Although Swift had the idea and designed the basic character, it was Covel who gave Porter a voice, not only through his dialogue on paper, but through the presentations he and Swift give around the state, a a voice that, according to Swift, explodes their young fans with laughter.

"In January, we carried out a project with a United Way of the Black Hill initiative called Black Hills Reads," said Covel. "In that project, we distributed 2,400 copies of the book to all the first students of the Black Hills from north to Belle Fourche as far south as Edgemont."

After the pilot of Black Hills, S.D. Statewide Family Engagement Center (SDSFEC) was involved. SDSFEC is one of 13 state-run family engagement organizations funded through a grant from the US Department of Education. The Black Hills Special Services Cooperative and the South Parent Parent Parent have applied for the grant in collaboration with the South Dakota Department of Education, according to S.D. Morgan VonHaden, director of the statewide family involvement project.

The goal of SDSFEC is to provide all students with the support they need to achieve academic, career and life goals, according to the group's website.

The grant to promote the family's commitment to literacy and education was granted last October and amounts to $ 4.8 million for five years, said VonHaden.

"We are really excited to collaborate with Sean and Rebecca with" Porter the Hoarder "to entertain children in literacy and reading and to have parents and children who read together, but also, on a side note, have the their book in all these schools has opened the doors to more schools to learn about family involvement, "said VonHaden. "It was an extraordinary partnership."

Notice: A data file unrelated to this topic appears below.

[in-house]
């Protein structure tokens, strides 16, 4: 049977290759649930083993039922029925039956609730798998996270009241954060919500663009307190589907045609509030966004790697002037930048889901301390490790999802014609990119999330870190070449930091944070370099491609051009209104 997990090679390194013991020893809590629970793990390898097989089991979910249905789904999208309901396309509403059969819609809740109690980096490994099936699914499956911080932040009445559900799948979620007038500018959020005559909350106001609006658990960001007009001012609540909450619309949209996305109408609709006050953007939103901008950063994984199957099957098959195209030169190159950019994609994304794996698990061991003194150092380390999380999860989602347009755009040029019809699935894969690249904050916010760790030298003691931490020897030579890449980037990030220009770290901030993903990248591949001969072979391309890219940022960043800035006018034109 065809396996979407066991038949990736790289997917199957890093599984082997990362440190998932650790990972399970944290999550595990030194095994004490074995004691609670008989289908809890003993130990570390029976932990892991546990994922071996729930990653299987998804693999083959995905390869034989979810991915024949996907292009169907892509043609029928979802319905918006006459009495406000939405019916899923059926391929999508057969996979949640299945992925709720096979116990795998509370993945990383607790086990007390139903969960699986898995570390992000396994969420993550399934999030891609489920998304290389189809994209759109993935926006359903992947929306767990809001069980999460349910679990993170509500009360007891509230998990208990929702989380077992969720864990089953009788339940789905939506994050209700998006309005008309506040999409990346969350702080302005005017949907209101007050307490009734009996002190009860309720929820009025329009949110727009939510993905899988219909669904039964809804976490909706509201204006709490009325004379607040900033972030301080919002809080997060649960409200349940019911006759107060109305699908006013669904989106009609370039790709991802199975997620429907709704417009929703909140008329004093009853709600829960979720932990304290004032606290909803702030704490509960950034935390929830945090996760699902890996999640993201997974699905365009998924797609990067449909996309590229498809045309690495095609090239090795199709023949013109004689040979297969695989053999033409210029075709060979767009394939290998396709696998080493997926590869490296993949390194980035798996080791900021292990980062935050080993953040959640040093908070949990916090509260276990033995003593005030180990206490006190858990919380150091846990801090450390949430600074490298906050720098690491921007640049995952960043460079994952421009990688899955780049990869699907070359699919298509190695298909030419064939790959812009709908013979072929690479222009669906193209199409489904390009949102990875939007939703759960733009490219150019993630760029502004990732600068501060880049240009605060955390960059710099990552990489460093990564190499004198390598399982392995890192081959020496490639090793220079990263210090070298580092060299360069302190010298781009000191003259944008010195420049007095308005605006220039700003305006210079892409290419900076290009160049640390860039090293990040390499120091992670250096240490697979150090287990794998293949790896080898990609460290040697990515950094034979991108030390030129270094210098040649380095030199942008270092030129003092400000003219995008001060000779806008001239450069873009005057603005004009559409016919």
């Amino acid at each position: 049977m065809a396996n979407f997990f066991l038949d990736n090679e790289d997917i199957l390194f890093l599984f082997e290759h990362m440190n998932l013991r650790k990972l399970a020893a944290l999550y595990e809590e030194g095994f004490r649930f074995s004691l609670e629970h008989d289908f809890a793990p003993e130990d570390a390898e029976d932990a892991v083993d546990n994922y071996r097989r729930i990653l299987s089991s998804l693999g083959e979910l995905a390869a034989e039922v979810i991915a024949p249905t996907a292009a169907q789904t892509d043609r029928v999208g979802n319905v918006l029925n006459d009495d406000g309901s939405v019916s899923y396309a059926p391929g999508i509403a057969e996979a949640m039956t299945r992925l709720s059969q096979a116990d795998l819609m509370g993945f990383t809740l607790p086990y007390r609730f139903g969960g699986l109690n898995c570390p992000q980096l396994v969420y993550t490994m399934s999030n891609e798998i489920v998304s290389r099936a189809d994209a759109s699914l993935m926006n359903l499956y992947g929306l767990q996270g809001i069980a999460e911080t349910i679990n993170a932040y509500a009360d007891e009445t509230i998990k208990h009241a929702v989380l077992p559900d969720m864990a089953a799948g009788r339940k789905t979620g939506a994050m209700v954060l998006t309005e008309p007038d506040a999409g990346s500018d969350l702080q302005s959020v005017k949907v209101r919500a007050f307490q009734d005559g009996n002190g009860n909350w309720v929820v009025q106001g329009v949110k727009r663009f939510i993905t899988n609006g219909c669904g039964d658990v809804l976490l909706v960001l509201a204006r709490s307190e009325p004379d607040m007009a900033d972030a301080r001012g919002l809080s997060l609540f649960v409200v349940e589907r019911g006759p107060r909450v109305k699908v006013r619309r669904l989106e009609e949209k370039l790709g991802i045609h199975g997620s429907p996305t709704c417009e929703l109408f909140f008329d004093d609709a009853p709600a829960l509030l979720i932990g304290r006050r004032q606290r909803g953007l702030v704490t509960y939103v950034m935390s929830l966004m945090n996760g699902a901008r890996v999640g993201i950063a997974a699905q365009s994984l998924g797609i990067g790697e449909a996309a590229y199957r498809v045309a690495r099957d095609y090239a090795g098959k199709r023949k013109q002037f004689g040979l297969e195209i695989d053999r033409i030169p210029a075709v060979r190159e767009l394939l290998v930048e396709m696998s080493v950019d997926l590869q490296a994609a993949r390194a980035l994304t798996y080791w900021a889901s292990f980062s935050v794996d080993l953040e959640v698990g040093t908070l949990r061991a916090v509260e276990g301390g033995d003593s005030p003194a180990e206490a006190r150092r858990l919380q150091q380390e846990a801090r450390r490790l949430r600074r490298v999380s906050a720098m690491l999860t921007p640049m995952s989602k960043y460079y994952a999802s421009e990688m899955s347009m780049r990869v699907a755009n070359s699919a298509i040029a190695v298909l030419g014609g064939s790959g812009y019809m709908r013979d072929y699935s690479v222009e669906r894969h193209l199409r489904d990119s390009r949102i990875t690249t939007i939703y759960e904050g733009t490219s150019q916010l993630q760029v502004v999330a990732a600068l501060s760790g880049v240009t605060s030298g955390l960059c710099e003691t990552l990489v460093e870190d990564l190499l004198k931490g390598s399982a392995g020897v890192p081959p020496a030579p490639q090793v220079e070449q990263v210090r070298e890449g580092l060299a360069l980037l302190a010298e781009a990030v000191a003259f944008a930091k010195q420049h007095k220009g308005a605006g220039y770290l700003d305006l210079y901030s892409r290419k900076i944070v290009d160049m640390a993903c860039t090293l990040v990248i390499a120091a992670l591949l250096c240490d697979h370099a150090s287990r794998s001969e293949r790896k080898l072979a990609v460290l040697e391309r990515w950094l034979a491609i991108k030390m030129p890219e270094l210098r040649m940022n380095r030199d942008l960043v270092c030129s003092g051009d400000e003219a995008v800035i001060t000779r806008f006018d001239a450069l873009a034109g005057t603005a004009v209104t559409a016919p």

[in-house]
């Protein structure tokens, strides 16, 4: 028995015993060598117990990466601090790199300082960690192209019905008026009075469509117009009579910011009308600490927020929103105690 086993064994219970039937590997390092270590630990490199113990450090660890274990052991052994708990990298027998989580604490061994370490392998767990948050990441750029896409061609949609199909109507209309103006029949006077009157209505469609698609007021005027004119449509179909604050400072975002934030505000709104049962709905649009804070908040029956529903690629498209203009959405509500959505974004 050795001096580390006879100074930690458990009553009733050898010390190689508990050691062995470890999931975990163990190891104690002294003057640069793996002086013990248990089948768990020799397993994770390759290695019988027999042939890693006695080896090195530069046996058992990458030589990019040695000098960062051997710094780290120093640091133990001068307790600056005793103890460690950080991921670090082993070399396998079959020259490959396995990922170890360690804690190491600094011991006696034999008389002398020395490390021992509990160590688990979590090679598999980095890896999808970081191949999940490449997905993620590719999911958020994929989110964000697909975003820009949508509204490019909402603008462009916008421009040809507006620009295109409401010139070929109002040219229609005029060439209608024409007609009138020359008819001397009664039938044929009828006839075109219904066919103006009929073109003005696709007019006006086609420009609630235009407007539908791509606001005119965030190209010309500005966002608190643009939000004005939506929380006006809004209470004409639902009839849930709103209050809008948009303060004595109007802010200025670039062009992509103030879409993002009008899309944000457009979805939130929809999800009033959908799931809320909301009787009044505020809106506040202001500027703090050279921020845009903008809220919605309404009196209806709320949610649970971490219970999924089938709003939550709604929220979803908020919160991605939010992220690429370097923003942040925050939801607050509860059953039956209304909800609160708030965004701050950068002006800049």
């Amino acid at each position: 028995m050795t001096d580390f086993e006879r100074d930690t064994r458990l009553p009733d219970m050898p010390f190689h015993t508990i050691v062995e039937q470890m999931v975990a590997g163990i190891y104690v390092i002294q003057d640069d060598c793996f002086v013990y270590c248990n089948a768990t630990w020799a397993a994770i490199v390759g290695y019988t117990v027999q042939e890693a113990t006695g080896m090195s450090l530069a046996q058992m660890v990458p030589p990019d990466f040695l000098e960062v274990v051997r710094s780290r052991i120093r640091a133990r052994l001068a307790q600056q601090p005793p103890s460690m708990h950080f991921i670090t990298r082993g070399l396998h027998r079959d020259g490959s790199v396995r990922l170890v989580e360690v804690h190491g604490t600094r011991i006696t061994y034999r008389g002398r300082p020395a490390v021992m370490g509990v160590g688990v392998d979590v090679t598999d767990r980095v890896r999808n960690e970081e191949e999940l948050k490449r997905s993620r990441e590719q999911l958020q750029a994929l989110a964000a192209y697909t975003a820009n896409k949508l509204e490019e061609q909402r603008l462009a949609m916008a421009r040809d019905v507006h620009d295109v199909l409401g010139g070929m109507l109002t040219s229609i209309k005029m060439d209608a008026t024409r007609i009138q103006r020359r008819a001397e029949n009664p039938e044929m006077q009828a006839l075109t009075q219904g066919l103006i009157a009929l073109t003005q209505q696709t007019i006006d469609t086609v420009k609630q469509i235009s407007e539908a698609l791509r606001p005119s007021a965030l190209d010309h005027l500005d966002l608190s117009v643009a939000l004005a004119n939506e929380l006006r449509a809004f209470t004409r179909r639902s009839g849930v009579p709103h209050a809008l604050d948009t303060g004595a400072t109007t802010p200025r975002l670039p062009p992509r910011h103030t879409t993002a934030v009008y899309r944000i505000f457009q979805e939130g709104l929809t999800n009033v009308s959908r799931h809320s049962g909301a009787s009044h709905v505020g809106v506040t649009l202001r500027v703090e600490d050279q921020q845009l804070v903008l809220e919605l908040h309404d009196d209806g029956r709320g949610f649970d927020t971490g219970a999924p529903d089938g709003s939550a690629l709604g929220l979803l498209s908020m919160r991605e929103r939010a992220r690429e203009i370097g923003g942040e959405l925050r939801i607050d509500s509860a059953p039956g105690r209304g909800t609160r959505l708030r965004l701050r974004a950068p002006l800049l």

Covel and Swift will continue to work with SDSFEC to promote "Porter the Hoarder" and family literacy for the next four years.

As a reading activity, "Porter the Hoarder" was ideal for family engagement because it was written to be read by an adult by a child. When the book is presented in a class, the teacher reads while the students follow the large class display.

"Once the lesson has read it, they say:" Did you like the book? "Covel said." Then, suddenly, due to the Family Engagement Center, due to United Way, due to Black Hills Reads, the teacher can say: "Guess a little Get your copy right away for free. "

Students are sent home with a special homework assignment for their parents. Explain the idea behind the book and ask them to read it with their child.

"The Department of Education is one of our biggest partners and has written lesson plans to associate with" Porter the Hoarder, "said VonHaden." So we have STEM lessons and a social / emotional learning plan that comes from the Department of Education. "

Through the concession, SDSFEC will continue to buy books to give to young readers.

"We have distributed 5,000 books this week. So far we have probably read 1,500 children; we will have read to 1,000 more by the end of tomorrow," Covel said. "This is a five-year initiative in which every pupil in South Dakota's first grade will receive their book every year for the next five years."

During that time, Covel and Swift hope to continue to present "Porter" to schools and communities to support literacy throughout the state, but also to stay in touch with their fan base.

"It's really nice what children have to say," Swift said. "They are our audience and this makes the difference for us. It is really important to see what the children have to say, because we want them to be happy. "


Information from: Yankton Press and Dakotan,